I love setting goals. In fact, that’s pretty much the best part of New Year. Oh and of course there’s the partying. New Years is great for that too.
But to me - and to countless other people - New Years is one more chance to pause, take stock, and course correct your life a bit.
Some years I set a bunch of unrealistic expectations. Other years, I’ve set none.
This year I’ve come up with five really practical things I’d like to work on throughout the year. There’s plenty more that I want to do throughout the year than just this list. But, if I can just focus on this list of simple goals, the rest of the things that need to happen will fall in place in order of importance and priority.
1. Say no to things
Even if I improve in no other area this year, learning to say “No” to more things will still make a huge practical difference in my life.
Something I’ve long struggled with is wanting to say yes to every opportunity that comes along and take on any new pursuit I find. I’ve heard that saying no is a really important part of living a creative life, but it’s something that has always been hard to practice.
I don’t know if I’m just hyperactive, or something deeper like trying to compensate for insecurities - but there’s plenty of ways this plays out often:
- There are endless ideas to execute, opportunities to pursue, or side projects to work on.
- At GitHub since we voluntarily work on projects and often recruit others to help, there seems to be no shortage of exciting things to jump into and participate on.
- Opportunities often come up to get together with friends or industry peers at local events.
- Even just in my daily routine I find a myriad of distractions - whether necessary or unnecessary - that keep me from doing what I’ve set out to do.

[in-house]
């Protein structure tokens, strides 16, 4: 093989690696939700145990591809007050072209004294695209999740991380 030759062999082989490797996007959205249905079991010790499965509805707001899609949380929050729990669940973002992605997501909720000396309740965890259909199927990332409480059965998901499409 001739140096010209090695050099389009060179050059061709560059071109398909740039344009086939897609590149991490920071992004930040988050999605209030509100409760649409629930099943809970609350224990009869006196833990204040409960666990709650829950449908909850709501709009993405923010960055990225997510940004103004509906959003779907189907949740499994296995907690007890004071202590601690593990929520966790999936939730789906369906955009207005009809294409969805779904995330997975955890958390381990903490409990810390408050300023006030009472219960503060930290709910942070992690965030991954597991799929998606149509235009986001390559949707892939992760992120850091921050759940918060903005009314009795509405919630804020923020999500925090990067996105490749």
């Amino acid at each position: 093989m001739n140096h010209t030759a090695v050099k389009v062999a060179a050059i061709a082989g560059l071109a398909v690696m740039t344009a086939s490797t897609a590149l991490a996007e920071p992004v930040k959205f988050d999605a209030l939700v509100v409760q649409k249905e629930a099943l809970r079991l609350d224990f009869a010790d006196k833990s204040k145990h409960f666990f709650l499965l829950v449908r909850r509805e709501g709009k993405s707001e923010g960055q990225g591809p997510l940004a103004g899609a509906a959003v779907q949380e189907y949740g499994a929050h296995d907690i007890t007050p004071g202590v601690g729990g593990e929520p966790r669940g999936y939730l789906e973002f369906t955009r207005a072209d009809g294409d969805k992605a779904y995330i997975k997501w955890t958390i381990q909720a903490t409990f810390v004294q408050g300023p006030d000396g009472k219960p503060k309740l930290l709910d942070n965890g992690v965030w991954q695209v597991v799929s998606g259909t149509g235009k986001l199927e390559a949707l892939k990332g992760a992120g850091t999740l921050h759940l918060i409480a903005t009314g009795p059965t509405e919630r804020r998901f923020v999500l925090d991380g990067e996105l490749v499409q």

One of my main strategies for dealing with this issue is now the same strategy I’m using to deal with the next goal on my list: write stuff down, file it away for later, and get back to the task at hand.
But sometimes it just comes down to saying “No” to things, and having the wisdom to know what things to say “No” to.
2. Limit open browser tabs to 10
Some people marvel (and by “marvel” of course I mean “scoff”) that I regularly work with several browser tabs open. For me, it’s just how I work. Each tab represents either:
- Content to read
- A task to do
- Something of inspiration for a project
- A necessary or unnecessary distraction
Typically I’ll have between 75 and 150 tabs open at any given time. It sounds like a lot - okay it IS a lot. But I usually have them broken out across 10 to 15 different windows, so each Window usually represents a category of thing I’m working on. Some people use To Do lists and other ways of organizing; I use browser tabs.
Well actually I use To Do lists also, and I’ve found that they are substantially more efficient, but also require more effort to learn to use efficiently. There is a clear cost associated with the benefit.
However, with browser tabs you just open one, do your task, and shut it.
With lists you have to think about how to translate the task or purpose into words, think about where to store the list (Paper? Evernote? Google Docs? Trello? GitHub?), and you have to think about how to organize and structure the list.
There are absolutely huge benefits to using lists - no question. But I’ve long struggled with the fact that those benefits come with the heafty price of learning to use them efficiently when I’m not a naturally organized person.
That being said - I’m sold on the fact that there’s a better way, and it involves having substantially less tabs open at any given time.
What really convinced me was realizing the cognitive toll having all those tabs open was taking. Even though I tended to just minimize most windows and focus on one particular window with just a handful of particular tabs, those minimized windows were still in my brain’s hard drive. I realized I needed to start getting them out of my brain’s background processes, and out of the browser tabs, and documented somewhere that I’ll be sure to readdress them later (or say no to them altogether - see no. 1 above).
I began to use the Tabs Outliner Chrome extension which my friend Levi referred me to, and was quickly able to keep my average number of working tabs under 50 or 60. Tabs Outliner keeps a working outline of all your current tabs, and allows you to group and name sections of your outline, as well as close them from view and reopen for later reference.